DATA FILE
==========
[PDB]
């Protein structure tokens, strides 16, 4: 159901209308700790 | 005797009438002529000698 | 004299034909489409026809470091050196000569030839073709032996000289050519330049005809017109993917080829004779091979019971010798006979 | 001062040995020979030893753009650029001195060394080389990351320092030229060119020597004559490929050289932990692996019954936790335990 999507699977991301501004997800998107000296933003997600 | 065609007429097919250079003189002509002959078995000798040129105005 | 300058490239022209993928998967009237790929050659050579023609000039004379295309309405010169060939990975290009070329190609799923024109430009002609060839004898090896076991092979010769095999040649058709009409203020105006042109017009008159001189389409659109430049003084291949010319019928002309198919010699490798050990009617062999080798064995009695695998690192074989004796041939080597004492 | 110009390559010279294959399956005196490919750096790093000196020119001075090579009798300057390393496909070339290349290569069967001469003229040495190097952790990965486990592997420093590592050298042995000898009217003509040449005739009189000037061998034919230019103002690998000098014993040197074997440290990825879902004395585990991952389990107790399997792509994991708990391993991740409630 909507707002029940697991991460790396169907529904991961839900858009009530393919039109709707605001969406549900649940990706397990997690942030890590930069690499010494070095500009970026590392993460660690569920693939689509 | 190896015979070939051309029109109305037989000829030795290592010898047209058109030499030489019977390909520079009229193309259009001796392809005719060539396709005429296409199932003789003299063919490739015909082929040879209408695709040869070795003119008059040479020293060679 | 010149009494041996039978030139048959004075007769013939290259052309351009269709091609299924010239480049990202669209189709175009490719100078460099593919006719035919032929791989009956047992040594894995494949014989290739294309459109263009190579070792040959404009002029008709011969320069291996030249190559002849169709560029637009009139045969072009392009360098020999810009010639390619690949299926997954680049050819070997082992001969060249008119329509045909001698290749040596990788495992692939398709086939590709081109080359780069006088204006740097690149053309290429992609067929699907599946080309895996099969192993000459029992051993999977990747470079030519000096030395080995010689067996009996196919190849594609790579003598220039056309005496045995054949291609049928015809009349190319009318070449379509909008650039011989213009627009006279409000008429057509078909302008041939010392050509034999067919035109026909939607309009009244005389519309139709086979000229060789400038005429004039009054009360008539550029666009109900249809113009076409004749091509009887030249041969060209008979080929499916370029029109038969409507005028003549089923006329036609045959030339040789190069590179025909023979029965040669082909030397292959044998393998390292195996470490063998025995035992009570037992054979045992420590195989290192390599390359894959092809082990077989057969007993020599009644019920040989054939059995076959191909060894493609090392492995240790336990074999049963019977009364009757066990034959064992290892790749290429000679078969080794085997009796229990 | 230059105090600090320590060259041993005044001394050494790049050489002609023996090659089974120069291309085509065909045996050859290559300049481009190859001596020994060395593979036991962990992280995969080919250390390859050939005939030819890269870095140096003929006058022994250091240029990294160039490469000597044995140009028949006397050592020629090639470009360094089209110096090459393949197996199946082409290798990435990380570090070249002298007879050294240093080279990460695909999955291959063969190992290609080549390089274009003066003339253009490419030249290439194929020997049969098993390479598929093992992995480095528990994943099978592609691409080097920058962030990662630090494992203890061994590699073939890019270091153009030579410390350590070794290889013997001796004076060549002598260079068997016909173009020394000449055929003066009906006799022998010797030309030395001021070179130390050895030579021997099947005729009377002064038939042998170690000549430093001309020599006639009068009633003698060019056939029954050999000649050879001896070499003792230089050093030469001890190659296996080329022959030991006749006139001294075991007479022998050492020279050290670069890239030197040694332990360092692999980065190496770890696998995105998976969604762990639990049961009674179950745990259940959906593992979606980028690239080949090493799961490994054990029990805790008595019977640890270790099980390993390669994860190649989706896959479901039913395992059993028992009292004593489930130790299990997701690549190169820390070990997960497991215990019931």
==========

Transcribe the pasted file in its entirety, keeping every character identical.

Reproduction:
[PDB]
């Protein structure tokens, strides 16, 4: 159901209308700790 | 005797009438002529000698 | 004299034909489409026809470091050196000569030839073709032996000289050519330049005809017109993917080829004779091979019971010798006979 | 001062040995020979030893753009650029001195060394080389990351320092030229060119020597004559490929050289932990692996019954936790335990 999507699977991301501004997800998107000296933003997600 | 065609007429097919250079003189002509002959078995000798040129105005 | 300058490239022209993928998967009237790929050659050579023609000039004379295309309405010169060939990975290009070329190609799923024109430009002609060839004898090896076991092979010769095999040649058709009409203020105006042109017009008159001189389409659109430049003084291949010319019928002309198919010699490798050990009617062999080798064995009695695998690192074989004796041939080597004492 | 110009390559010279294959399956005196490919750096790093000196020119001075090579009798300057390393496909070339290349290569069967001469003229040495190097952790990965486990592997420093590592050298042995000898009217003509040449005739009189000037061998034919230019103002690998000098014993040197074997440290990825879902004395585990991952389990107790399997792509994991708990391993991740409630 909507707002029940697991991460790396169907529904991961839900858009009530393919039109709707605001969406549900649940990706397990997690942030890590930069690499010494070095500009970026590392993460660690569920693939689509 | 190896015979070939051309029109109305037989000829030795290592010898047209058109030499030489019977390909520079009229193309259009001796392809005719060539396709005429296409199932003789003299063919490739015909082929040879209408695709040869070795003119008059040479020293060679 | 010149009494041996039978030139048959004075007769013939290259052309351009269709091609299924010239480049990202669209189709175009490719100078460099593919006719035919032929791989009956047992040594894995494949014989290739294309459109263009190579070792040959404009002029008709011969320069291996030249190559002849169709560029637009009139045969072009392009360098020999810009010639390619690949299926997954680049050819070997082992001969060249008119329509045909001698290749040596990788495992692939398709086939590709081109080359780069006088204006740097690149053309290429992609067929699907599946080309895996099969192993000459029992051993999977990747470079030519000096030395080995010689067996009996196919190849594609790579003598220039056309005496045995054949291609049928015809009349190319009318070449379509909008650039011989213009627009006279409000008429057509078909302008041939010392050509034999067919035109026909939607309009009244005389519309139709086979000229060789400038005429004039009054009360008539550029666009109900249809113009076409004749091509009887030249041969060209008979080929499916370029029109038969409507005028003549089923006329036609045959030339040789190069590179025909023979029965040669082909030397292959044998393998390292195996470490063998025995035992009570037992054979045992420590195989290192390599390359894959092809082990077989057969007993020599009644019920040989054939059995076959191909060894493609090392492995240790336990074999049963019977009364009757066990034959064992290892790749290429000679078969080794085997009796229990 | 230059105090600090320590060259041993005044001394050494790049050489002609023996090659089974120069291309085509065909045996050859290559300049481009190859001596020994060395593979036991962990992280995969080919250390390859050939005939030819890269870095140096003929006058022994250091240029990294160039490469000597044995140009028949006397050592020629090639470009360094089209110096090459393949197996199946082409290798990435990380570090070249002298007879050294240093080279990460695909999955291959063969190992290609080549390089274009003066003339253009490419030249290439194929020997049969098993390479598929093992992995480095528990994943099978592609691409080097920058962030990662630090494992203890061994590699073939890019270091153009030579410390350590070794290889013997001796004076060549002598260079068997016909173009020394000449055929003066009906006799022998010797030309030395001021070179130390050895030579021997099947005729009377002064038939042998170690000549430093001309020599006639009068009633003698060019056939029954050999000649050879001896070499003792230089050093030469001890190659296996080329022959030991006749006139001294075991007479022998050492020279050290670069890239030197040694332990360092692999980065190496770890696998995105998976969604762990639990049961009674179950745990259940959906593992979606980028690239080949090493799961490994054990029990805790008595019977640890270790099980390993390669994860190649989706896959479901039913395992059993028992009292004593489930130790299990997701690549190169820390070990997960497991215990019931």